Review Summary: Rockstar really know good music.
Game soundtracks have come along way, evolving just as quickly as the industry itself has. Big shot names like Hans Zimmer and Harry Gregson-Williams have had their hand on game scores in the past and it’s proof that the industry is really aiming for the Hollywood touch. Max Payne is a game that doesn’t hide its film noir, martial arts or Matrix style influences. If there was ever a game that needed the “Hollywood” sountrack it’s Max Payne.
Kartsy hatakka & Kimmo Kajasto did a truly stella job of making a gritty, atmospheric soundtrack that really complemented the mood for the first two Max Payne games. It really gave you that emotional connection with Max, but also gave you an adrenaline boost when it was needed, and to say they left a very large shoe to fill would be an understatement.
Max Payne 3 takes everything fans know and love about the first two games and flip it on its head; gone are the dark, cold rainy/snowy nights and trench coats. In with bright, hot sun and tropical t-shirts. The direction Rockstar were going with Max Payne 3 required a drastic change in composition, and they found it in LA Noise Rock band “Health”.
What Max Payne requires more than anything else is a dark score that really brings the player in on Max’s pains and emotions, and not only do Health deliver on this count, but actually set new standards. 27 tracks of harrowing, moody and dramatic synths, backed with pounding drums. Songs that have guitars multi-layered with effects that really pull on the heart strings. “Torture” really showcases a thick and depressing mood that drags you in.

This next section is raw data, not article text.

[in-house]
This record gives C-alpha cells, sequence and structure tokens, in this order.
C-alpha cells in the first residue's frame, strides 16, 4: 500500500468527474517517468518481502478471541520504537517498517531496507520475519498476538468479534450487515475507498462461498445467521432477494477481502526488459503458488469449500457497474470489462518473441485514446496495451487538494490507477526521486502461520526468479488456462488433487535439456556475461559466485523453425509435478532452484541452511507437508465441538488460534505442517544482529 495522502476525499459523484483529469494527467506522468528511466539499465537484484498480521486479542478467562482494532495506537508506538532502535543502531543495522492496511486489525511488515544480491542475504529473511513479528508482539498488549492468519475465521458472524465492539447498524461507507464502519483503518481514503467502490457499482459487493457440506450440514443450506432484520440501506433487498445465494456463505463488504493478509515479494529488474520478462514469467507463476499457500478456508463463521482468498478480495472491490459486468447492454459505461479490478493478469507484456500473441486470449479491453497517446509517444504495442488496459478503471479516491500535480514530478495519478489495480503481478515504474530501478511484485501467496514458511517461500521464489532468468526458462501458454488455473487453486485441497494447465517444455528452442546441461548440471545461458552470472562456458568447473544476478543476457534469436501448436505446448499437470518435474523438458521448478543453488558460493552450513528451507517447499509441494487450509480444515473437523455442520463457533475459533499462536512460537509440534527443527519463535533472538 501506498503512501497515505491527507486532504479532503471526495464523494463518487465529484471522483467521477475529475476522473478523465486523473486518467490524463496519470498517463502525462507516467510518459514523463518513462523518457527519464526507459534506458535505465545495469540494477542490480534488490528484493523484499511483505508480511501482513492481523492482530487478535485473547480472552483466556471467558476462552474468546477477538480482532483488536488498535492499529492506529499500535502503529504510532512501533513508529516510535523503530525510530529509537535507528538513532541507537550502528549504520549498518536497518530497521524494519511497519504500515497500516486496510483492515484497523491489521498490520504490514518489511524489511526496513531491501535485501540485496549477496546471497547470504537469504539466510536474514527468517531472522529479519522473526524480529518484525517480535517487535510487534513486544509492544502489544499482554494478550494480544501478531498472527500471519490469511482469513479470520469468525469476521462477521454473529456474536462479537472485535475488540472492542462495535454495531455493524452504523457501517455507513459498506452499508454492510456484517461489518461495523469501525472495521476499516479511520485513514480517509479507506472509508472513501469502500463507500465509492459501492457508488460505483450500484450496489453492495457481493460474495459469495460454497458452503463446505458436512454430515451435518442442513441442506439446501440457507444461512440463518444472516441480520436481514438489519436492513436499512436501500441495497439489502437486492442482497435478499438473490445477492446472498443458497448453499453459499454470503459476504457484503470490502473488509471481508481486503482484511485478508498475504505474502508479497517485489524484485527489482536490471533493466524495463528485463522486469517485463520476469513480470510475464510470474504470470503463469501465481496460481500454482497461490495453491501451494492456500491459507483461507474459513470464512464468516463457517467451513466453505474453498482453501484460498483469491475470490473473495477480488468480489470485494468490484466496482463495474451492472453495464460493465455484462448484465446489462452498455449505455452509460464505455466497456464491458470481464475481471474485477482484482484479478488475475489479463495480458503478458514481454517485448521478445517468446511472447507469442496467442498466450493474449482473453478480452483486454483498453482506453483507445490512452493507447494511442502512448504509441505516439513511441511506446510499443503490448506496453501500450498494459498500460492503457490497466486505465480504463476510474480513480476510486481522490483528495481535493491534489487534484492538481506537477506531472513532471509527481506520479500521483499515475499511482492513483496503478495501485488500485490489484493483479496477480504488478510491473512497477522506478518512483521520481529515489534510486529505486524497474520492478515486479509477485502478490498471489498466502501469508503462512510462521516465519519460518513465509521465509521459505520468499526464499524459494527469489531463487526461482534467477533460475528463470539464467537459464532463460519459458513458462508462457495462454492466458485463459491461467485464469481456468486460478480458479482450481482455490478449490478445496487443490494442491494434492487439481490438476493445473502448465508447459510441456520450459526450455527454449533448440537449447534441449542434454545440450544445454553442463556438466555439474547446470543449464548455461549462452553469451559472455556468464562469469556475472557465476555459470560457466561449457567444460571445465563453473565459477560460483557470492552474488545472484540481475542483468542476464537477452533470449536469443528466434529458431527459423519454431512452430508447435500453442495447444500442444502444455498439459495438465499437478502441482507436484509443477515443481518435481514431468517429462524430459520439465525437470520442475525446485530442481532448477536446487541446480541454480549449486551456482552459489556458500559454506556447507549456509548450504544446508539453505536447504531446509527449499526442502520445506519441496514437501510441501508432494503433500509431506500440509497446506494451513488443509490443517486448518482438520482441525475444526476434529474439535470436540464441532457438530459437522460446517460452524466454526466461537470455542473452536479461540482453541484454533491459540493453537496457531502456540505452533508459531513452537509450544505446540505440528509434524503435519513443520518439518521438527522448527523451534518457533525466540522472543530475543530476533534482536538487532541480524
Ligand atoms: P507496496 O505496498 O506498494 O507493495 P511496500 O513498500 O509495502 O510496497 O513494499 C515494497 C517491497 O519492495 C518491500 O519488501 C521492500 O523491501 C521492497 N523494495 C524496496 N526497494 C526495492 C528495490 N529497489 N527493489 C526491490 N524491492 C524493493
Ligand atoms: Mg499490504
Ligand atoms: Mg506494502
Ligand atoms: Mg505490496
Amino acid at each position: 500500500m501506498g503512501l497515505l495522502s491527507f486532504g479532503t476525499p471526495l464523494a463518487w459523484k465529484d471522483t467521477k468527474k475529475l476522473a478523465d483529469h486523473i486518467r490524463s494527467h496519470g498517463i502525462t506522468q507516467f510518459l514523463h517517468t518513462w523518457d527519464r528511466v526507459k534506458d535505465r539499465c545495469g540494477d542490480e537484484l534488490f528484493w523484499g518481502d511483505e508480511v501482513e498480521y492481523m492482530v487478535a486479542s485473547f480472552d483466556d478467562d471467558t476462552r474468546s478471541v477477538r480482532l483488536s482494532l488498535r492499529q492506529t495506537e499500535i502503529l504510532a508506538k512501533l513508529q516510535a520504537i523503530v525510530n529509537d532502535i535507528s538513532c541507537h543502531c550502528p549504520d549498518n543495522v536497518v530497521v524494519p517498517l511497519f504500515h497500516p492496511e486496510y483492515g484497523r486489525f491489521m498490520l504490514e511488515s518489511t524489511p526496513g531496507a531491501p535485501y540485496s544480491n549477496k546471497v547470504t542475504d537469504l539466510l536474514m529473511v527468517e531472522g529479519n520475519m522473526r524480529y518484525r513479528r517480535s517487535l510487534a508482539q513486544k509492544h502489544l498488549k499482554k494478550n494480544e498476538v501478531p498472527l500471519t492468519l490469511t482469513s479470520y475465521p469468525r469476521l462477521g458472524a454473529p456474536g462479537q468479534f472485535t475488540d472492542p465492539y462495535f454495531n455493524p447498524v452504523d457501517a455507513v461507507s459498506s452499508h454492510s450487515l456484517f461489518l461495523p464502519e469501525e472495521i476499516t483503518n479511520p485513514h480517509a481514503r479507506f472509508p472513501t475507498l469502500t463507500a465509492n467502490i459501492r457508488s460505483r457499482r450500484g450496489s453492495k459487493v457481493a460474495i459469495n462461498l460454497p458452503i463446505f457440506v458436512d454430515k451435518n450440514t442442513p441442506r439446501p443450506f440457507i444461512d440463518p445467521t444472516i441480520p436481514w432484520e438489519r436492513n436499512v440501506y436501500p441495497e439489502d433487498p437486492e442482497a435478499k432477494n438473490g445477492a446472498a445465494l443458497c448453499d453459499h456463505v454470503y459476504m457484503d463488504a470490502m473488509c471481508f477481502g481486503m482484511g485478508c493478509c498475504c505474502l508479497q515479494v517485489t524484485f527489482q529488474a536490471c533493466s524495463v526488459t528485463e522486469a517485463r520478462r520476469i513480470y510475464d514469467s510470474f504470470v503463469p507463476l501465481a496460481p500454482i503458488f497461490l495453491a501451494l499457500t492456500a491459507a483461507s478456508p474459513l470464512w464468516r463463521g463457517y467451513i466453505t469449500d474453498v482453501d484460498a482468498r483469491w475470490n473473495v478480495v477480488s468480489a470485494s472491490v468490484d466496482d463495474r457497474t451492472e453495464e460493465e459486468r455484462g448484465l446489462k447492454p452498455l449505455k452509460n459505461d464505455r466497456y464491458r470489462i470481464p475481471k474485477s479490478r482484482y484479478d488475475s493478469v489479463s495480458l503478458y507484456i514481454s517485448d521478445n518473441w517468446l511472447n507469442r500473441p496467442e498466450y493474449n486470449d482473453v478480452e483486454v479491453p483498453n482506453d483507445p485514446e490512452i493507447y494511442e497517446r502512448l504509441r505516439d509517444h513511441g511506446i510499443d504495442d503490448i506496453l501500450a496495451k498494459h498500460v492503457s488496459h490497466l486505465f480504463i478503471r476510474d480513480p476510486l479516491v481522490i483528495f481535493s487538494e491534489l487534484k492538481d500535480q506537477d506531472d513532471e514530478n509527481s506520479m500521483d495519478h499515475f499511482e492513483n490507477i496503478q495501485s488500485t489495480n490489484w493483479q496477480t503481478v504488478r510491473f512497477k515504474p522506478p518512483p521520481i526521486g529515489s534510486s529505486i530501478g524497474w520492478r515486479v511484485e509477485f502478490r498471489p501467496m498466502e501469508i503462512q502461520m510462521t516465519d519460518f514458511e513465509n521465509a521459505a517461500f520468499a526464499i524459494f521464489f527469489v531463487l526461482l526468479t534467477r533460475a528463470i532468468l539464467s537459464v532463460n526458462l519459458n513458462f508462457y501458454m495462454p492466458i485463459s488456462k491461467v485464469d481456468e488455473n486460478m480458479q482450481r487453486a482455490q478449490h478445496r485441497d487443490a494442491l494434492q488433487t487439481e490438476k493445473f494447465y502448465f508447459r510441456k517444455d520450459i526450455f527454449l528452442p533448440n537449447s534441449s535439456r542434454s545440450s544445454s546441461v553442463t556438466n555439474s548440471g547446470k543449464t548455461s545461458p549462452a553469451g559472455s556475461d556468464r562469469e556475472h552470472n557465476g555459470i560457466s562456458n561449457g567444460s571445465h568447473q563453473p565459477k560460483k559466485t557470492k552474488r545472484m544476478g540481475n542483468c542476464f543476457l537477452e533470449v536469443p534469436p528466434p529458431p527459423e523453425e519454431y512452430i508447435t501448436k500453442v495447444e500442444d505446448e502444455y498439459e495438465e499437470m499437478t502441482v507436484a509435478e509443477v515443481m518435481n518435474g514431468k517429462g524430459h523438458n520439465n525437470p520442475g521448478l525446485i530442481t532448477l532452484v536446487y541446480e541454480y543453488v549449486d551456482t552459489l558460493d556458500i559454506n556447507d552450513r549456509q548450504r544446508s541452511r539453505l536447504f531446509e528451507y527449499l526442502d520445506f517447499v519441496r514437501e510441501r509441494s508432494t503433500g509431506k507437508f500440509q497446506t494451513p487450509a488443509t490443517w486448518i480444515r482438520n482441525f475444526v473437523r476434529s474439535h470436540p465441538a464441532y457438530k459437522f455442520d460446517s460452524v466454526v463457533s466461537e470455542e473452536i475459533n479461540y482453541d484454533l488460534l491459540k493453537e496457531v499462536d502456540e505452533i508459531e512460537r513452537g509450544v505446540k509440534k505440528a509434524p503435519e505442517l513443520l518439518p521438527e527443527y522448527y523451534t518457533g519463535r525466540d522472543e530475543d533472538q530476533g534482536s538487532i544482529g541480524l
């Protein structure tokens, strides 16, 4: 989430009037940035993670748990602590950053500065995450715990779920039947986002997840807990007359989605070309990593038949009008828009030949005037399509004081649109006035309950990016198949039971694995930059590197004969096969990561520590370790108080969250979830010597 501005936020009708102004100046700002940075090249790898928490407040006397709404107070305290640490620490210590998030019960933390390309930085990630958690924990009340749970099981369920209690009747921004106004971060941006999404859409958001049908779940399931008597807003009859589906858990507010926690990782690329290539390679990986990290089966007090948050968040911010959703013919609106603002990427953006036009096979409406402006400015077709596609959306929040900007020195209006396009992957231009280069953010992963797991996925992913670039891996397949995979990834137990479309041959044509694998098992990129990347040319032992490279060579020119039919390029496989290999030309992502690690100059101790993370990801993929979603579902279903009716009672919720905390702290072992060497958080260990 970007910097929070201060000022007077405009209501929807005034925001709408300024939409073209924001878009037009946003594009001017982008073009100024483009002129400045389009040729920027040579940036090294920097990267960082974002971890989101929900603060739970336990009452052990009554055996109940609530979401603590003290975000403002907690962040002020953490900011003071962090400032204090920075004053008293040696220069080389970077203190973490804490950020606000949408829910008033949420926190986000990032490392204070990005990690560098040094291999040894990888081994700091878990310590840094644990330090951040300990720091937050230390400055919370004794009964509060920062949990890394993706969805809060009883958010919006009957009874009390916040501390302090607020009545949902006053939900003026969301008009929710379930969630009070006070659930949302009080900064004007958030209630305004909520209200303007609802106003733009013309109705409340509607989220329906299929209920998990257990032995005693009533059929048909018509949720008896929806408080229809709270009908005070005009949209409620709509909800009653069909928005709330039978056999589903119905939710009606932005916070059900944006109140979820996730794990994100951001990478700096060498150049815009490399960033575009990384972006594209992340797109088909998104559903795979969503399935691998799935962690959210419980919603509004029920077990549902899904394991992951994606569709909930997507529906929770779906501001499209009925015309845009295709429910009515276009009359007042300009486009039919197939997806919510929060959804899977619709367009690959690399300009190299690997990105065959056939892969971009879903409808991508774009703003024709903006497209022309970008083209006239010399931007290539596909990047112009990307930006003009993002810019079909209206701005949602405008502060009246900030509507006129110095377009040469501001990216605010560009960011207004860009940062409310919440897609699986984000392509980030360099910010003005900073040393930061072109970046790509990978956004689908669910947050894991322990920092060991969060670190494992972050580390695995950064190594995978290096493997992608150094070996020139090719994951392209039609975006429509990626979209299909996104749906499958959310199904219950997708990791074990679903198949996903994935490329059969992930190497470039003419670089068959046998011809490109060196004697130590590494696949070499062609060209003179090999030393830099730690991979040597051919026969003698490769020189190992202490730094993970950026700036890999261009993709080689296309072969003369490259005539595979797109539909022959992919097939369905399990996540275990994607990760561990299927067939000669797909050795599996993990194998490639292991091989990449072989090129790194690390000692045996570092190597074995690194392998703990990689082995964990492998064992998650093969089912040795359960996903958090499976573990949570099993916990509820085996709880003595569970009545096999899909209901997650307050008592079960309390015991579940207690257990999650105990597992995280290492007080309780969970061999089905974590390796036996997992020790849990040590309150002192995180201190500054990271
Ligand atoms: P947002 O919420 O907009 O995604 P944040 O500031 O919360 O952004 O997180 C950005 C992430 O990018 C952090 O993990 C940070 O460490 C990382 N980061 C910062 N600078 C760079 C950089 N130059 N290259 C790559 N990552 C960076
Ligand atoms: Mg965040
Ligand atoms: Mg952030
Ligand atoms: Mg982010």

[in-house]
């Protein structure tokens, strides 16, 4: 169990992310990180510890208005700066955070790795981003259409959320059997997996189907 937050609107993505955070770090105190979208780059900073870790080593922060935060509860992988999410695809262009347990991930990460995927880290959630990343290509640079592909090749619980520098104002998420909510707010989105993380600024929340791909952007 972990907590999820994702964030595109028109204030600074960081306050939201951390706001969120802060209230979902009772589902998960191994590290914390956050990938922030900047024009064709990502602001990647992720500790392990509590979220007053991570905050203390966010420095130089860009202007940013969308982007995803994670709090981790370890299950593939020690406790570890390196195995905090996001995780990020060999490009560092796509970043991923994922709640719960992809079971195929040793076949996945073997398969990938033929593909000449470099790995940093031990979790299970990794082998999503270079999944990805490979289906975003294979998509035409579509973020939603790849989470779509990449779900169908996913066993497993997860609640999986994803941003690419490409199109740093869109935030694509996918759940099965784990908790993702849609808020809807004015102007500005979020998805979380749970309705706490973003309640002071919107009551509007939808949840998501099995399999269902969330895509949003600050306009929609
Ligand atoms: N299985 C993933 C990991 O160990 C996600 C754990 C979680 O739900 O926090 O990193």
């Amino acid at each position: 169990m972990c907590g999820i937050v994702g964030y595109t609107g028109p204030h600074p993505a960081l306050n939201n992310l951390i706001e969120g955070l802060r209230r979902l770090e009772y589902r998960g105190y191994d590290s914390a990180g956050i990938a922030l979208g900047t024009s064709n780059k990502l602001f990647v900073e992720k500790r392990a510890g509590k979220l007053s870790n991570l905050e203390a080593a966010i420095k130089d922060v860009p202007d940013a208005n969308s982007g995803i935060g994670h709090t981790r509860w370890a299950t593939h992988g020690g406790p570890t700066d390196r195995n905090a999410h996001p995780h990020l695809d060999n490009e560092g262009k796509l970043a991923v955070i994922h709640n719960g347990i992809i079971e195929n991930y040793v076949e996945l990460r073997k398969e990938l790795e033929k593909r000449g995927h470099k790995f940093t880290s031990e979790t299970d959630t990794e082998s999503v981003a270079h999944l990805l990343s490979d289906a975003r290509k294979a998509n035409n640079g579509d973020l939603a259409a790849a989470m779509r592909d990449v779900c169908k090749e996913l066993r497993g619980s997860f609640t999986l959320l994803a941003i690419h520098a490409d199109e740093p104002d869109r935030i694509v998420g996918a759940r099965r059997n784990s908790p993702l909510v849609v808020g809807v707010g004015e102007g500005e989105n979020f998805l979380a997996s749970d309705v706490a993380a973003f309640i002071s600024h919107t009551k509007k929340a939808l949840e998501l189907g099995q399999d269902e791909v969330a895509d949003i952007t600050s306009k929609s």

It isn’t just the depressing side they know how to pull off either, the album is varied in alot of different styles. They kill the 80’s vibe with songs like “Max:Panama” and “Tears”. The epic feel of “Future” gets the adrenaline pumping when you’re gunning people down. There is even fun upbeat songs like “Severin” which has some fist-pumpingly fast drums while the guitar shreds along.
If you wanted to nitpick, there is a couple of tracks that drag on a little bit or become a little repetative, but given the origins and purpose of a game soundtrack it is to be expected.
It takes a lot for a soundtrack to truly steal the show, but HEALTH manage it very well, I haven’t come across a soundtrack to do this since Michael McCann’s Deus Ex: Human Revolution soundtrack, which is saying something because it is a superb game to play. Health also managed to stear clear of how most modern contemporaries go about making a game score, largely due to sticking to the bands core sound. It’s just a thoroughly enjoyable experience and is amazing to hear while the game tells its story. However, this is definitely an album that can be enjoyed on its own.